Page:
Being born and raised in New York, I never thought about it as a travel destination. I always brush off the wide, blinking eyes and dropped jaws from people I meet on my travels when I tell them I am from New York City. It never seems like such a big deal to me. It is just home. But after comparing it to cities all over the world I see that there really is no contest, if you know how to do NYC right. So here are a few tips from a local to help you get the most out of your Big Apple experience.

1. No one from New York calls it the Big Apple, so before you set foot, be sure to eliminate that phrase from your vocabulary.

2. Subways after dark are harmless. You may hear the shadow of a quiver in the voices of your elders, warning you about taking the subways at night. But these pearls of wisdom are coming from a generation when crime was rampant and hookers hung out in droves on the corner where my freshman year college dorm now sits (Third Ave. and East 11th Street, Third North, NYU….go Violets). Now, let me be clear because I don’t want any fuming e-mails from people saying they were mugged on subways after dark. Be smart about it. Don’t travel to neighborhoods way out in the outer buroughs. And ladies, don’t stumble on drunk with your purses hanging wide open.

3. Times Square doesn’t exist to New Yorkers. It’s a blank spot on a map, a black hole to be avoided at all costs. The only time a true New Yorker goes to Times Square is when connecting to another subway line (Times Square is a major subway hub, home to the 1, 2, 3, A, C, E, N, R, Q, W, S and 7 trains), and even then they never surface above ground. If you are going to go to Times Square, you might as well stay in suburbia where you can still eat at Applebee’s or Olive Garden.

4. It’s okay to spend $6 on a beer. When Paul Rudd mocks “$9 beer night” in the movie 40 Year Old Virgin, he wasn’t far off from describing New York. Now, I don’t expect you to know where to go to find the best beer deals on your first trip to NYC. While they definitely do exist (another blog post for another day), some of the best bars that I know have a pretty pricey menu when compared to bars across the country (I’m thinking of you, $2.50 Heineken at Snyder’s Tavern in West Shokan, New York). Your best bet is to start at Happy Hour (typically between 5 p.m. and 7 p.m.), when there are often two-for-one deals.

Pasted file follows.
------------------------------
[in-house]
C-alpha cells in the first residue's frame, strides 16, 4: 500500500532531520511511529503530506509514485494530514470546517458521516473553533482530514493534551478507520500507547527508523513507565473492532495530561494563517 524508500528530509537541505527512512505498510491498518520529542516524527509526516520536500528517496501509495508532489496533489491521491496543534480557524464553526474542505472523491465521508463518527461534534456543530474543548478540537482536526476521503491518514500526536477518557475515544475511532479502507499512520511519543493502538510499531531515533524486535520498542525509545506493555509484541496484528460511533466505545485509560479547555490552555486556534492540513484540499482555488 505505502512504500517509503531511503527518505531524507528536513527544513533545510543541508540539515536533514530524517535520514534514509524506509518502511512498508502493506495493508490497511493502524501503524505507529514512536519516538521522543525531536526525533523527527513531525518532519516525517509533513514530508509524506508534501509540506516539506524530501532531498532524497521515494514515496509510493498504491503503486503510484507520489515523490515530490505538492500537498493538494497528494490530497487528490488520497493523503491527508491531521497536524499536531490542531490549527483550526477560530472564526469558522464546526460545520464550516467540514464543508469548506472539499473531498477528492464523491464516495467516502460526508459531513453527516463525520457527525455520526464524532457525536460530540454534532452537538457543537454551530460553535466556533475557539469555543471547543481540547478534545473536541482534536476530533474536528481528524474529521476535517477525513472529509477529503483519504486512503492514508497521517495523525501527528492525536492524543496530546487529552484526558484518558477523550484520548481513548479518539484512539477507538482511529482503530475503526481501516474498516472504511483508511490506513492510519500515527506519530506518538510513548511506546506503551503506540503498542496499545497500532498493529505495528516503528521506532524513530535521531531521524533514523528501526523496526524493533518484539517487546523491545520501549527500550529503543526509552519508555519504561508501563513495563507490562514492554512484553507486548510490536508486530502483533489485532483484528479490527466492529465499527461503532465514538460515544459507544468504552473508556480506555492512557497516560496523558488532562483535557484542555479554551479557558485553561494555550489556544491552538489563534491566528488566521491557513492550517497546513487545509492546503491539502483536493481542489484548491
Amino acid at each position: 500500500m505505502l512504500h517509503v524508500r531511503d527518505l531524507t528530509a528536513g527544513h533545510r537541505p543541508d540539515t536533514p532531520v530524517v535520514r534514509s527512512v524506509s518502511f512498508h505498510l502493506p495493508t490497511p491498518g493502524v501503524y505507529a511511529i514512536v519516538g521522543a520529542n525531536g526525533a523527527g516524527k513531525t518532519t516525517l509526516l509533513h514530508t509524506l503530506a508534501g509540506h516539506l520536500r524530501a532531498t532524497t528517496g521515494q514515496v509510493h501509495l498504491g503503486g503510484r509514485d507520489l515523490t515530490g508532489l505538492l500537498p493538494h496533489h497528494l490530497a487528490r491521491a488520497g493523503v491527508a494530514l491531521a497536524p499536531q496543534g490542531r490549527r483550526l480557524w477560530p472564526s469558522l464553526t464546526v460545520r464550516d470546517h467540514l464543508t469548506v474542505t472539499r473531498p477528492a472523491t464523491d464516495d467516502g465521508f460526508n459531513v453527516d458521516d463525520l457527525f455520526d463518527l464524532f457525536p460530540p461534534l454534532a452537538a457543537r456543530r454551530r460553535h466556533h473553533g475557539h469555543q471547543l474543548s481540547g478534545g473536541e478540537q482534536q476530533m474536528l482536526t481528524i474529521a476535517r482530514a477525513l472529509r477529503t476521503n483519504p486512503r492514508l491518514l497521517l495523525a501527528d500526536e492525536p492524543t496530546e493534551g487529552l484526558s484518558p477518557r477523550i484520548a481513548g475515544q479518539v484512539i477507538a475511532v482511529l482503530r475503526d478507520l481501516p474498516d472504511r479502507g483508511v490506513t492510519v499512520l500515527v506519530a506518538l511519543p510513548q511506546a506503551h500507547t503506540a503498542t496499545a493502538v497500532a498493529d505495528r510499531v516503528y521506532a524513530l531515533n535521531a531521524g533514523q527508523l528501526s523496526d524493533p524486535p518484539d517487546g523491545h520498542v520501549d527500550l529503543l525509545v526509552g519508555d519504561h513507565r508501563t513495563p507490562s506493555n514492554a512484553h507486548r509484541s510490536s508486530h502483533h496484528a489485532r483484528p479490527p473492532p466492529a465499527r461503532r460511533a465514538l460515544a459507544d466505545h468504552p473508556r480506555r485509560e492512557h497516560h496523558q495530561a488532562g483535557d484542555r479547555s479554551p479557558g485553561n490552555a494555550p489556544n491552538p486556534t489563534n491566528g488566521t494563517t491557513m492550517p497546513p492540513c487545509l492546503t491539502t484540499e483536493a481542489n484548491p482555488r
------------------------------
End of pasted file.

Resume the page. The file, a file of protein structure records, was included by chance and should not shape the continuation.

5. Williamsburg sucks. That’s right, I said it. For those of you who aren’t familiar with Williamsburg, it was once a seedy, blue-collar neighborhood in Brooklyn, right across the East River. Slowly more and more young people moved there to take advantage of the low rents. It became a trendy, artistic community, which at one time was probably a funky and bohemian scene. And then word caught on. Gentrification reared its ugly head and rents sky-rocketed. And now? Williamsburg is a breeding ground for the uber-hipster – the kind that spends a ton of money to look like they have none, and in an attempt to be different from everyone else, they all look the same. Don’t let anyone tell you that you can escape Manhattan by heading to Williamsburg. Try other neighbs in Brooklyn like Fort Greene. And on a short trip, you really can’t go wrong just staying in Manhattan. There will be other visits to the city, I’m sure.

6. Don’t let a cab driver tell you that his credit card machine is broken. It’s not. They just want tips in cash. If they tell you it’s broken from the get-go, get out and find a new cab. If they don’t tell you until the end of your ride, that cab trip is on the house, baby.

These are just a few tricks of the trade that I picked up all these years in the city. I’m sure on your own trip you’ll discover a few for yourself. Enjoy.

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